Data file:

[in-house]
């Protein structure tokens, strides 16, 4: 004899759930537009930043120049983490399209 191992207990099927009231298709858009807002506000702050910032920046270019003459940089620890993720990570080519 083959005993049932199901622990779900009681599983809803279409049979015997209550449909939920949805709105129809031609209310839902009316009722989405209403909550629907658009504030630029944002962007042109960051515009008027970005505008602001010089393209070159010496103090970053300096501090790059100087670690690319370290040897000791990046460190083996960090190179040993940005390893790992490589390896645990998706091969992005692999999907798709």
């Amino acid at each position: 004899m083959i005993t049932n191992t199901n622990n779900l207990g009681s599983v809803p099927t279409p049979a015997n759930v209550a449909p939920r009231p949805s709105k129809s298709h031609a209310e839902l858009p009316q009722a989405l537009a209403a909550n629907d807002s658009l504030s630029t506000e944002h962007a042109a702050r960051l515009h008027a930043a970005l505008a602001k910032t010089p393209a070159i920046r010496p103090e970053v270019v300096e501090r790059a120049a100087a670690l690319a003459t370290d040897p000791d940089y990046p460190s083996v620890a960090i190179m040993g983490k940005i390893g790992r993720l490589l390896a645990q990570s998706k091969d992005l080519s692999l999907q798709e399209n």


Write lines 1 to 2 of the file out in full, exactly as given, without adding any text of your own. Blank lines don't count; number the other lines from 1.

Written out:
[in-house]
């Protein structure tokens, strides 16, 4: 004899759930537009930043120049983490399209 191992207990099927009231298709858009807002506000702050910032920046270019003459940089620890993720990570080519 083959005993049932199901622990779900009681599983809803279409049979015997209550449909939920949805709105129809031609209310839902009316009722989405209403909550629907658009504030630029944002962007042109960051515009008027970005505008602001010089393209070159010496103090970053300096501090790059100087670690690319370290040897000791990046460190083996960090190179040993940005390893790992490589390896645990998706091969992005692999999907798709």